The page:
Alberta’s contaminated sites policy framework provides three management options:
The Tier 1 and Tier 2 guidelines are equally protective of human health and ecological systems; however, Tier 2 guidelines require a higher degree of site characterization and may be more restrictive than Tier 1 guidelines when a site has characteristics that are more sensitive than Tier 1 assumptions.
In order to comply with the Remediation Regulation a company must complete remediation or assess the risk that a substance release may cause an adverse effect by applying Tier 1 or Tier 2 guidelines. If risk of an adverse effect is found and the company cannot remediate the site within 2 years a remediation action plan (RAP) must be submitted to the AER that identifies how the risk will be managed and when remedial measures will no longer be necessary.
Site Specific Risk Assessment (SSRA)
The development of Tier 2 guidelines is considered SSRA when major changes to parameters or models are needed to develop Site-Specific Remediation Objectives (SSROs). A SSRA may be conducted based on pre-remediation contaminant concentrations or post-remediation (residual) contaminant concentrations to determine whether risks are acceptable or if further remediation or risk management is required.
SSRA’s can range in complexity from a Screening Level Risk Assessment (SLRA) to a Detailed Quantitative Risk Assessment (DQRA):
SLRA – uses default parameters, maximum contaminant concentrations and conservative assumptions related to contaminant exposure and transport, including the use of simple exposure models.
DQRA – requires additional data collection and refinement of conservative assumptions, input parameters and modelling.
For any level of complexity, defensible conclusions must be drawn with respect to risk and the development of SSROs. Additionally, the following is required regardless of site complexity:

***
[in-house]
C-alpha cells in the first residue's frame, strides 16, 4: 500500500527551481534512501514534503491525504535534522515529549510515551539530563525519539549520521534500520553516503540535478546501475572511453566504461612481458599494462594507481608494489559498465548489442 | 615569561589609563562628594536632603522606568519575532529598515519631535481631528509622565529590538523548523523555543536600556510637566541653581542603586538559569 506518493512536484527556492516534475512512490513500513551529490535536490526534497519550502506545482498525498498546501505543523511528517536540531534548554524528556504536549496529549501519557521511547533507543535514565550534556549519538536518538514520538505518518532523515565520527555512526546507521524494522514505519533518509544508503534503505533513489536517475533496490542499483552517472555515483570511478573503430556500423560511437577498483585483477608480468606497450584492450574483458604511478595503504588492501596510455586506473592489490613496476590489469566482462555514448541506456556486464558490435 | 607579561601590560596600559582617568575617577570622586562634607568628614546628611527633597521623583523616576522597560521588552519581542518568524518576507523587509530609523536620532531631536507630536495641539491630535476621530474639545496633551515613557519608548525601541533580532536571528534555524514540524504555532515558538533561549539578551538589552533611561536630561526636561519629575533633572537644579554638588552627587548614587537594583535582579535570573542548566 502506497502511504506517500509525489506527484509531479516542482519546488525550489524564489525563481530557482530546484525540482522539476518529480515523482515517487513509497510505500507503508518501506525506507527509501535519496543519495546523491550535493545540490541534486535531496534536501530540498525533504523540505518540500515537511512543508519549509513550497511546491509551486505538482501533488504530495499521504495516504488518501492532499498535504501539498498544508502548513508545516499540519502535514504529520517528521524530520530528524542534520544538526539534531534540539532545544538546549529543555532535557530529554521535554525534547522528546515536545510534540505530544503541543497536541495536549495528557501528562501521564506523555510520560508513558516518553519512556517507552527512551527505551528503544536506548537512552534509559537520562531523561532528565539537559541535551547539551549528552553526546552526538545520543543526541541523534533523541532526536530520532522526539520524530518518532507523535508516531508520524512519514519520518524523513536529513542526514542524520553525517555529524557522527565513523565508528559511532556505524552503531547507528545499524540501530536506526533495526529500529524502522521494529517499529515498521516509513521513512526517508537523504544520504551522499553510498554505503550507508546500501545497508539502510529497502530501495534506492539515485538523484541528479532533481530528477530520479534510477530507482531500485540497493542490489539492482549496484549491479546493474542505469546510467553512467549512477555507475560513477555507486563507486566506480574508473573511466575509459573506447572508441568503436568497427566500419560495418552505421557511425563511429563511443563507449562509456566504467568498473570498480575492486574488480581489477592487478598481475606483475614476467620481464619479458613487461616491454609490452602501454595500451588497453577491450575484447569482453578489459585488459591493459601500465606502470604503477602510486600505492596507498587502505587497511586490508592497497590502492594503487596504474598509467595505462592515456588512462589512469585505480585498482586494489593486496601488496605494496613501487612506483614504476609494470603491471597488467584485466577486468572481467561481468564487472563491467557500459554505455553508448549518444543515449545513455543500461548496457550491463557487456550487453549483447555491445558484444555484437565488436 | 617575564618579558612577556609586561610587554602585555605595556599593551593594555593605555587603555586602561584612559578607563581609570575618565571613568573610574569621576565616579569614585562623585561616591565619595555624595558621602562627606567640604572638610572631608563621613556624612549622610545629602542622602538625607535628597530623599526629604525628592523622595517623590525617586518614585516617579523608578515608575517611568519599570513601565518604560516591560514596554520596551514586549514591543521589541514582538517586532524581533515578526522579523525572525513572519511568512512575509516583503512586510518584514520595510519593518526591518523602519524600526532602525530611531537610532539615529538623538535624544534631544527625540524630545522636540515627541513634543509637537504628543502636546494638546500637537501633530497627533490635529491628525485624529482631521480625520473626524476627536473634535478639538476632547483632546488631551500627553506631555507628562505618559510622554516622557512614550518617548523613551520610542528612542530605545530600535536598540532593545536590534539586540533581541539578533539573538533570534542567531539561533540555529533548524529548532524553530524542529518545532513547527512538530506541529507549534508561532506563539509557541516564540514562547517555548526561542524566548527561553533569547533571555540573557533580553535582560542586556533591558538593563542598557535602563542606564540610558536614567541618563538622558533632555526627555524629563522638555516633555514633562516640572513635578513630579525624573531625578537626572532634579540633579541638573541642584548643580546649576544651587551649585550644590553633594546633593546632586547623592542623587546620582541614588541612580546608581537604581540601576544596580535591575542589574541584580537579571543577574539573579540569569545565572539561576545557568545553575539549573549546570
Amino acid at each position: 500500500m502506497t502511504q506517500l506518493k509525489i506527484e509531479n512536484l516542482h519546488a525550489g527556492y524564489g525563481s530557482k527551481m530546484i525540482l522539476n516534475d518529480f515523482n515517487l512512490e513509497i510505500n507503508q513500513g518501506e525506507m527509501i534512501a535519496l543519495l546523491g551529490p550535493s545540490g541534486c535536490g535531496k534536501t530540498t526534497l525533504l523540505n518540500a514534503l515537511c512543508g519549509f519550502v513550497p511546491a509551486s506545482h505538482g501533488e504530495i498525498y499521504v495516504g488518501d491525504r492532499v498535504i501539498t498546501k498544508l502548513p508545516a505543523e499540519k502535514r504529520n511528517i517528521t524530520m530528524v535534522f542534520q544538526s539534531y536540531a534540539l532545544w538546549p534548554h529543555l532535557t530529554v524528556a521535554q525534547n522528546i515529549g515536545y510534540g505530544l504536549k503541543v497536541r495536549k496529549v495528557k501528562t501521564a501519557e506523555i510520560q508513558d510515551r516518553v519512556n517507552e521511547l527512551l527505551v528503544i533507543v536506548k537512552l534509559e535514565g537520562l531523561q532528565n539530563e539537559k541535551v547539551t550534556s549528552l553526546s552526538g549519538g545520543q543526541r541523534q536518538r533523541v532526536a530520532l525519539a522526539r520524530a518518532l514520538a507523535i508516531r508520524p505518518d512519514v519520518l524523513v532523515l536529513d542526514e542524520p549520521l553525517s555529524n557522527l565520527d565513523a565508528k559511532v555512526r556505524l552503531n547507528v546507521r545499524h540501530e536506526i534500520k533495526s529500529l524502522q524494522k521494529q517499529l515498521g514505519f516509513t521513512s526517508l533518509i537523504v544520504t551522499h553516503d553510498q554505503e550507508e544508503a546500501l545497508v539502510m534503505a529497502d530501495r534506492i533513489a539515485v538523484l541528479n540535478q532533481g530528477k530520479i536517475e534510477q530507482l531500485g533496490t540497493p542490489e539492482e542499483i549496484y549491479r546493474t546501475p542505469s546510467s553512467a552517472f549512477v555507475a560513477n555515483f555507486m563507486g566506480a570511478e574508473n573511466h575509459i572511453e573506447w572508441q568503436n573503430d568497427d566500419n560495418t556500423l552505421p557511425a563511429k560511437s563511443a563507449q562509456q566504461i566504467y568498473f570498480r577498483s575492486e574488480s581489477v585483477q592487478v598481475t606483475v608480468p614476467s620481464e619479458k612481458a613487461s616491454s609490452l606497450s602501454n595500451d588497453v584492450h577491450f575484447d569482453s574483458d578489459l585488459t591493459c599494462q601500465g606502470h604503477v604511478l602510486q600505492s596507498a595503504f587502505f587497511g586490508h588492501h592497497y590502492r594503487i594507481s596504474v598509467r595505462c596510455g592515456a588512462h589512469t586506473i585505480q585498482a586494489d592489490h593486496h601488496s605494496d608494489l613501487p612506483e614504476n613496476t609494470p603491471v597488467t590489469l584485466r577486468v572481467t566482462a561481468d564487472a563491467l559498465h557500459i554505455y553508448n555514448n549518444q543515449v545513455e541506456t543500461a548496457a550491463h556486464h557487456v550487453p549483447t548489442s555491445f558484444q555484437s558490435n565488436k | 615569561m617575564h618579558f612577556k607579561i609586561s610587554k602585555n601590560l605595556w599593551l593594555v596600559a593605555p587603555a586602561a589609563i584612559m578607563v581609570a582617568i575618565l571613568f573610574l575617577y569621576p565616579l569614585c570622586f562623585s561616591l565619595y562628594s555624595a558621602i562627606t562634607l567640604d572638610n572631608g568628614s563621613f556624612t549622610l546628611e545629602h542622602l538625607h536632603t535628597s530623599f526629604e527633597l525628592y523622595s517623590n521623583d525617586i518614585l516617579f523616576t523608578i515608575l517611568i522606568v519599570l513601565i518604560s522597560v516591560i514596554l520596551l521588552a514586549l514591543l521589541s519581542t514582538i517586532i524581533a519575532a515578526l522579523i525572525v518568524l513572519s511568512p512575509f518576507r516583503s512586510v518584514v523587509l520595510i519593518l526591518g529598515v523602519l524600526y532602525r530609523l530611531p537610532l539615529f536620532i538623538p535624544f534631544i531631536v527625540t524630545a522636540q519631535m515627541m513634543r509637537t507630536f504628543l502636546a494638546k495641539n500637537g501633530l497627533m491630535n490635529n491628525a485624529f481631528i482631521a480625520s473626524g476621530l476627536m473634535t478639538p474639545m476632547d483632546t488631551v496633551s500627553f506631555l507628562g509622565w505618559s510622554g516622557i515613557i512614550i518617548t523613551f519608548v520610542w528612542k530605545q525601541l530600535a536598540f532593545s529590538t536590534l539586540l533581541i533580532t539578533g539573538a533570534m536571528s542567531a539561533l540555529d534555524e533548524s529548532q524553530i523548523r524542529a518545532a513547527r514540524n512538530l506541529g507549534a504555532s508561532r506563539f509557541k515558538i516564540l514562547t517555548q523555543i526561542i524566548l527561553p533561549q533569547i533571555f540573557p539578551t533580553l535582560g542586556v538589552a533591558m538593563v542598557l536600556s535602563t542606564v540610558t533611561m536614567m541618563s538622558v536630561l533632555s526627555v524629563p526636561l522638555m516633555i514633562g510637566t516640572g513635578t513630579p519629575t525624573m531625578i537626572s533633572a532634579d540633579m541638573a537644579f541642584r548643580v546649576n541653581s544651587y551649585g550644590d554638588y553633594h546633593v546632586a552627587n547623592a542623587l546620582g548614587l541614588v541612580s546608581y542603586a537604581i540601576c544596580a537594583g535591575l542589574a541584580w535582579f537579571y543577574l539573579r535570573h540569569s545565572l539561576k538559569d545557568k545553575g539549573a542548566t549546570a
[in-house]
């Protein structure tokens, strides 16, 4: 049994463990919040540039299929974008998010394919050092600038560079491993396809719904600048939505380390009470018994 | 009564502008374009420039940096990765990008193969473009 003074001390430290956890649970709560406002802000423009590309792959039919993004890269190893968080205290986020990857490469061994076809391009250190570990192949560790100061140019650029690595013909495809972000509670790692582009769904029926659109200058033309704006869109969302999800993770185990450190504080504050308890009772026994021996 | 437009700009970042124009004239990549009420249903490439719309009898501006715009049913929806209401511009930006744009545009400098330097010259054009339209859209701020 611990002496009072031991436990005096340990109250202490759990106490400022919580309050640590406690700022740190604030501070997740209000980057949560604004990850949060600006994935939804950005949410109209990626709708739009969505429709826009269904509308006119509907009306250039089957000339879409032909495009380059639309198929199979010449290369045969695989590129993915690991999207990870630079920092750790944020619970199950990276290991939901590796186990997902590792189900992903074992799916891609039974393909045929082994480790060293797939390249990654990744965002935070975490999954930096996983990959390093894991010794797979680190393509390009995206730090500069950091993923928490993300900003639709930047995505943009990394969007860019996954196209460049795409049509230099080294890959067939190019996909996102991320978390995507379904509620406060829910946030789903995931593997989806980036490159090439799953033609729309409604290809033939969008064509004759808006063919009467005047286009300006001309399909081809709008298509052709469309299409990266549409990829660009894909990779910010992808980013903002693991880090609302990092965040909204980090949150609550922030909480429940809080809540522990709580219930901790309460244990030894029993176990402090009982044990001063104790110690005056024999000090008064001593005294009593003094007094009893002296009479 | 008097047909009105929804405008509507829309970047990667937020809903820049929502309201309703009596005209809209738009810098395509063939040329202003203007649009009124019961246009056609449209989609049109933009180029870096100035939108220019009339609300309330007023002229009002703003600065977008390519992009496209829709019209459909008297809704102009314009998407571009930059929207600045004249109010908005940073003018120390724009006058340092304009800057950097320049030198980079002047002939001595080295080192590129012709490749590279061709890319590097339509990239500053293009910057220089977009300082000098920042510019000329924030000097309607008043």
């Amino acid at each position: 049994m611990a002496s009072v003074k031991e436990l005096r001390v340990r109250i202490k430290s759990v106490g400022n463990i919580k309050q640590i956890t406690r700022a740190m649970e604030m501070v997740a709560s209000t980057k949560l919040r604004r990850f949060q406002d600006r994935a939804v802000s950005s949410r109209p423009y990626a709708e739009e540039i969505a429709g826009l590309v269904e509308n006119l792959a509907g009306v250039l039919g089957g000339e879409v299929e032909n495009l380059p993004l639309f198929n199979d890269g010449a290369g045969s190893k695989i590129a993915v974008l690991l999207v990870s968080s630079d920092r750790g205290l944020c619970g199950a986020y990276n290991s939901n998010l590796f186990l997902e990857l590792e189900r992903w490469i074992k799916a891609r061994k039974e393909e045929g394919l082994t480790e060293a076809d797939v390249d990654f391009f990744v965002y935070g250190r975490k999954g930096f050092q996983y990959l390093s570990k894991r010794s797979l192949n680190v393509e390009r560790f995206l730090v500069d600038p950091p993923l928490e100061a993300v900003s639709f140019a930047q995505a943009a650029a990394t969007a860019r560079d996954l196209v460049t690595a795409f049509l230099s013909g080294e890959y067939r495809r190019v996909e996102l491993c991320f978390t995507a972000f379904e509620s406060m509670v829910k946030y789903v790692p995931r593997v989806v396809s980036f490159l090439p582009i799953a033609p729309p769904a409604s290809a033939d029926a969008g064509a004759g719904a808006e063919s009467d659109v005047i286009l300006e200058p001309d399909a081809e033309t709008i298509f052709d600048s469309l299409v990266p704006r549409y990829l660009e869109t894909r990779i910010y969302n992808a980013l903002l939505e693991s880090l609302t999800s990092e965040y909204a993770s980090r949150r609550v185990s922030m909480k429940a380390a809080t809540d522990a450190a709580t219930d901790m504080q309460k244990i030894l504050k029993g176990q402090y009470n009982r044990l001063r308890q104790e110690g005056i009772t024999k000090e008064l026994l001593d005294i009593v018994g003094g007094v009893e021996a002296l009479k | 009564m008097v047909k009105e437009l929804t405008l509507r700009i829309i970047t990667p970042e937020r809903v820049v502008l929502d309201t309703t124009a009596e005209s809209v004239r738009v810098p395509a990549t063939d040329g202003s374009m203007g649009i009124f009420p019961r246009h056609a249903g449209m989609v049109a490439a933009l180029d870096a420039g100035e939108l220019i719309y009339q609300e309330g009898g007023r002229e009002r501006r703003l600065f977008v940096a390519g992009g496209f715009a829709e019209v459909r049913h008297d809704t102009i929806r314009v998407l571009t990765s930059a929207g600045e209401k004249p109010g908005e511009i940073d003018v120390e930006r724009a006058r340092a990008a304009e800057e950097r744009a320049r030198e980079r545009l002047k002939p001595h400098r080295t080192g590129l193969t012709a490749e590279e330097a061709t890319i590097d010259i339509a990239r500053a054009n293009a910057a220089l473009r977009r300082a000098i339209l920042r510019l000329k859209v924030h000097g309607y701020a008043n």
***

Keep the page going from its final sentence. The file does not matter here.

How Can This Help Your Site?
SSRA whether simple or complex frequently results in less restrictive guidelines, often reducing the requirement for remediation while still providing adequate protection of relevant human and ecological receptors. This is why industry is trending towards a risk assessment approach and away from Tier 1. SSRA can help a company comply with the remediation regulation by assessing the actual risk from a substance release and defining Tier 2 SSROs, allowing a comprehensive RAP to be developed. Further, regulatory site closure (or a reclamation certificate for upstream sites) through SSRA is possible if the results of the SSRA don’t require restrictions on land use activities and do not require on-going risk management. Depending on the level of complexity, regulatory interaction may be required throughout the SSRA process.
Last but certainly not least, SSRA can reduce the environmental footprint of a site compared to typical remediation practices as it generally reduces the remediation volume – thereby minimizing transport, landfill, and/or onsite mechanical remediation of soil – that also lowers potential emissions from equipment, trucks etc. and might be good for your company’s ESG!
Overview of Site Specific Risk Assessment
If No Risk Identified SSRA Stops Here. Can be demonstrated by:
IF RISK IS IDENTIFIED:
Thanks for reading,
SSRA – site specific risk assessment
COPC – contaminant of potential concern
TRV – toxicological reference value
SSRO – site specific remediation objective